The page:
Wednesday, March 04, 2020

Small Days and Nights by Tishani Doshi

At the beginning of Small Days and Nights by Tishani Doshi, Grazia, an Indian-Italian woman returns to India after her mother dies. She uncovers a shocking family secret - she has a sister, who has been living in a group home in Pondicherry. Grazia is furious and confused by the decision her parents made to hide a sister from her, remembering how lonely she was a child, how she would have loved to have a sibling.  She removes her sister from the group home and moves to a small house on the sea (another secret her mother kept from her) and begins a new life as a caregiver for her disabled sister.  In some ways their life is idyllic - her sister loves sitting in the waves, they have wonderful dogs, she’s able to get away on the weekends, but, belied by that simple title and that charming cover art, their lives are equally difficult.  Her sister’s former school director alternately doesn’t trust Grazia and also requests money for improvements at the school, there’s unrest in the area due to wealth inequality, they are vulnerable as women living alone.  Doshi never romanticizes the setting or casts Gratzia as a saintly figure for caring for her disabled sister, she's a complex character full of doubts and occasional rage and her fair share of regrets.  Here's a bit that I loved:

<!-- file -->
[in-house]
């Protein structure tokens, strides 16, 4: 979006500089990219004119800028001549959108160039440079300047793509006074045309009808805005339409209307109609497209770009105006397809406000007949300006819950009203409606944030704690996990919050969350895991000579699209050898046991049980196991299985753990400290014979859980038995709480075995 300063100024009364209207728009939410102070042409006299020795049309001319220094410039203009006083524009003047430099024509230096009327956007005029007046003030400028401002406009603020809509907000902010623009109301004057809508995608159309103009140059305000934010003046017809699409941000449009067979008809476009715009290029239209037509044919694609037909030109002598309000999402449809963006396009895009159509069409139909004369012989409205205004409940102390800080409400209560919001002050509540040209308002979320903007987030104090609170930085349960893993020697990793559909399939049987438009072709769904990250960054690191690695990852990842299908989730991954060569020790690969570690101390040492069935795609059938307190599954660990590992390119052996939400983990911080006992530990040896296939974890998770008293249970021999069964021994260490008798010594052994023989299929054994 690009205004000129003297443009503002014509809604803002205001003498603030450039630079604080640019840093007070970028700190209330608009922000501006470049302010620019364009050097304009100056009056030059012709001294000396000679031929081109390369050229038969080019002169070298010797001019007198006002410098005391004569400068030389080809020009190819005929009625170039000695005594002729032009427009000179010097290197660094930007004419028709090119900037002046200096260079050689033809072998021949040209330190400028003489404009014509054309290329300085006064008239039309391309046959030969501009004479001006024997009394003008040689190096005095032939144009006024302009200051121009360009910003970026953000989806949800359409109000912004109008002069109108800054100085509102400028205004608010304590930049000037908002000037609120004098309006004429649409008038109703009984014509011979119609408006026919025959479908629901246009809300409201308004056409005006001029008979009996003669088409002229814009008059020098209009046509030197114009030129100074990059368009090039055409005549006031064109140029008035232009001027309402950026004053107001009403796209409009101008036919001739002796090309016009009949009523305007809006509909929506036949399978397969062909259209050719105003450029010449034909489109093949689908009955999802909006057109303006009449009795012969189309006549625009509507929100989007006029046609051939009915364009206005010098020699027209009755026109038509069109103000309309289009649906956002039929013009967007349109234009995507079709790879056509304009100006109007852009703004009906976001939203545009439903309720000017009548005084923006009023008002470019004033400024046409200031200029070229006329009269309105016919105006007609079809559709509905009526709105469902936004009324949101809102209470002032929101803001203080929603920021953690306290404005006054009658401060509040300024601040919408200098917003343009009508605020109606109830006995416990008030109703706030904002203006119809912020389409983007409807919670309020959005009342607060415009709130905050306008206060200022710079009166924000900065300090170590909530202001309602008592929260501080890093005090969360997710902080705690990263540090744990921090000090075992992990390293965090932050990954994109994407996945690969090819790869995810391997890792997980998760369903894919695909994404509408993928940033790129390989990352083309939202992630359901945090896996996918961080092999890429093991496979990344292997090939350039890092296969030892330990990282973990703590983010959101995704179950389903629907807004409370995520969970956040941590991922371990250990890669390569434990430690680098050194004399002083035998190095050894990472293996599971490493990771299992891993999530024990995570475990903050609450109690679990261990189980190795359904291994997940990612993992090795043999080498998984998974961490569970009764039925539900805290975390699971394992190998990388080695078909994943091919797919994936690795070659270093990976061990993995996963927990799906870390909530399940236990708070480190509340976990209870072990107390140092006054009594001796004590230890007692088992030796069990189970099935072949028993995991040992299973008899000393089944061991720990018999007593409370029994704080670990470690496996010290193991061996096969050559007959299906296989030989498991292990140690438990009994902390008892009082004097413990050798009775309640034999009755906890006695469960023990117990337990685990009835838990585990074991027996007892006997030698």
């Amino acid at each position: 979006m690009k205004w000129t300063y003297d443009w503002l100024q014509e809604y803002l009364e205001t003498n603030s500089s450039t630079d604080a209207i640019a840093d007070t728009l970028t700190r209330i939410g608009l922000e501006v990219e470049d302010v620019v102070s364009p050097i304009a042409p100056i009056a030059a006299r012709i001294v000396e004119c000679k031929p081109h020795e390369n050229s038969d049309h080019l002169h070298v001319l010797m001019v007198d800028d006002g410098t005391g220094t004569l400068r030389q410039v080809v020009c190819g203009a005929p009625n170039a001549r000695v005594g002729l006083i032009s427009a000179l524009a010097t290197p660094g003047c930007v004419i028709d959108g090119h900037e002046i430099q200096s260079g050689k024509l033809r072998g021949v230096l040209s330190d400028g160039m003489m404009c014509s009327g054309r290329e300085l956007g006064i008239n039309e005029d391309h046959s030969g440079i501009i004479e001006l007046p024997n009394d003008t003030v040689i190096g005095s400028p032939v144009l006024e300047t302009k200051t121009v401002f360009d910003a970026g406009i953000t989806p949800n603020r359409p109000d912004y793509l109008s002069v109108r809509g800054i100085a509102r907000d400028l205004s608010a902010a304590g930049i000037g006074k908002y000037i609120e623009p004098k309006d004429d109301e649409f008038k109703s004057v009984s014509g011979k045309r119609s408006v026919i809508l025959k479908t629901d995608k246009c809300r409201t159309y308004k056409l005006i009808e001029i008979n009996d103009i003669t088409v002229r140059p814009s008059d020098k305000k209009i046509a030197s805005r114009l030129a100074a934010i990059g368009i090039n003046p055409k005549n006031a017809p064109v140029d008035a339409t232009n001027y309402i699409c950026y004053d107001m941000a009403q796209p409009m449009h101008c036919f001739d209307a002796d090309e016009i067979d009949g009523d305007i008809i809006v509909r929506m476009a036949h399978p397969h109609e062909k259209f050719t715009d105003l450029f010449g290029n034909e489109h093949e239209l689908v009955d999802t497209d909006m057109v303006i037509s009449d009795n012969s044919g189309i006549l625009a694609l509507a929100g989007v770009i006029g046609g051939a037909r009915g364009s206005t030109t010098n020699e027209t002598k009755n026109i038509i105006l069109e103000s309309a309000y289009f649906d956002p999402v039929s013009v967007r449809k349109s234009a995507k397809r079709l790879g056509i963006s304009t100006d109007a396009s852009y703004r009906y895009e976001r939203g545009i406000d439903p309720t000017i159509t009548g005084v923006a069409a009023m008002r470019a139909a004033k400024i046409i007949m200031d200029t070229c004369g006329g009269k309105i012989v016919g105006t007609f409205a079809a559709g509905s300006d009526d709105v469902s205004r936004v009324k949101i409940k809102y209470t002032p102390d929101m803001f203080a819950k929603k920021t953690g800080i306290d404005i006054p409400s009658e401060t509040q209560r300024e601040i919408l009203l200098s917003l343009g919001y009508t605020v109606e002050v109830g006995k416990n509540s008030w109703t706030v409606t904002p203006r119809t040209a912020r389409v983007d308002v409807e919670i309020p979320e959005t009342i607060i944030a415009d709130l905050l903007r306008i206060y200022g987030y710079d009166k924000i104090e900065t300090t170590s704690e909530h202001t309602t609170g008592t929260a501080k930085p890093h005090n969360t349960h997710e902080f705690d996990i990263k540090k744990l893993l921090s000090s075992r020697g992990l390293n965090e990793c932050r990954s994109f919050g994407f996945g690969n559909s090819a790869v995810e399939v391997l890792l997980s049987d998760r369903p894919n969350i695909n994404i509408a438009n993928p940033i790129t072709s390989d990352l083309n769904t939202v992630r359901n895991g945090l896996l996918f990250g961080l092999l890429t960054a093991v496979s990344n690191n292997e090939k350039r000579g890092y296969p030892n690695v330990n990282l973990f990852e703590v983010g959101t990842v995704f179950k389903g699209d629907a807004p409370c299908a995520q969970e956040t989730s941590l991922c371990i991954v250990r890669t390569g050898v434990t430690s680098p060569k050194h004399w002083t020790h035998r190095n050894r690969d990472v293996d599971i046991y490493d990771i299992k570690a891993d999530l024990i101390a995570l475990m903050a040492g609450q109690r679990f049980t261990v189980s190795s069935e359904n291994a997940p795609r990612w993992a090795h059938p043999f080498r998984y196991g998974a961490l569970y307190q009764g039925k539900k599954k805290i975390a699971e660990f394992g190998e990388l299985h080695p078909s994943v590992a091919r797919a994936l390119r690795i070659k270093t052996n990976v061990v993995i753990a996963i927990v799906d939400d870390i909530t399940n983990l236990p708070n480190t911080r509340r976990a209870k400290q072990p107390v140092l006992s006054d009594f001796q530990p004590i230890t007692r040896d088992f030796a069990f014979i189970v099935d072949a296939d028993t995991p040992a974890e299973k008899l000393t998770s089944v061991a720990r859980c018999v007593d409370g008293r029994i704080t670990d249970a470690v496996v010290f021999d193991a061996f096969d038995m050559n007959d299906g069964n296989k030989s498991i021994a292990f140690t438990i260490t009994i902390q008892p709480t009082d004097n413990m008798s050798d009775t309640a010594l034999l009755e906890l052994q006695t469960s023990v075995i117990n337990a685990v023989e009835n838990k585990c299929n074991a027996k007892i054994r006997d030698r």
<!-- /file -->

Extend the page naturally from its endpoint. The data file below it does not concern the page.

I don't know what it is, about seeing groups of men together, but it unsettles me. The way they hold their bodies, the ownership of space. Nothing they offer, by way of their togetherness, engenders a sense of safety. It is all gnarl and hair and ballsack and matted heal. The world needs softness, not this.
Content warning: More than one dog dies in this book. 

No comments: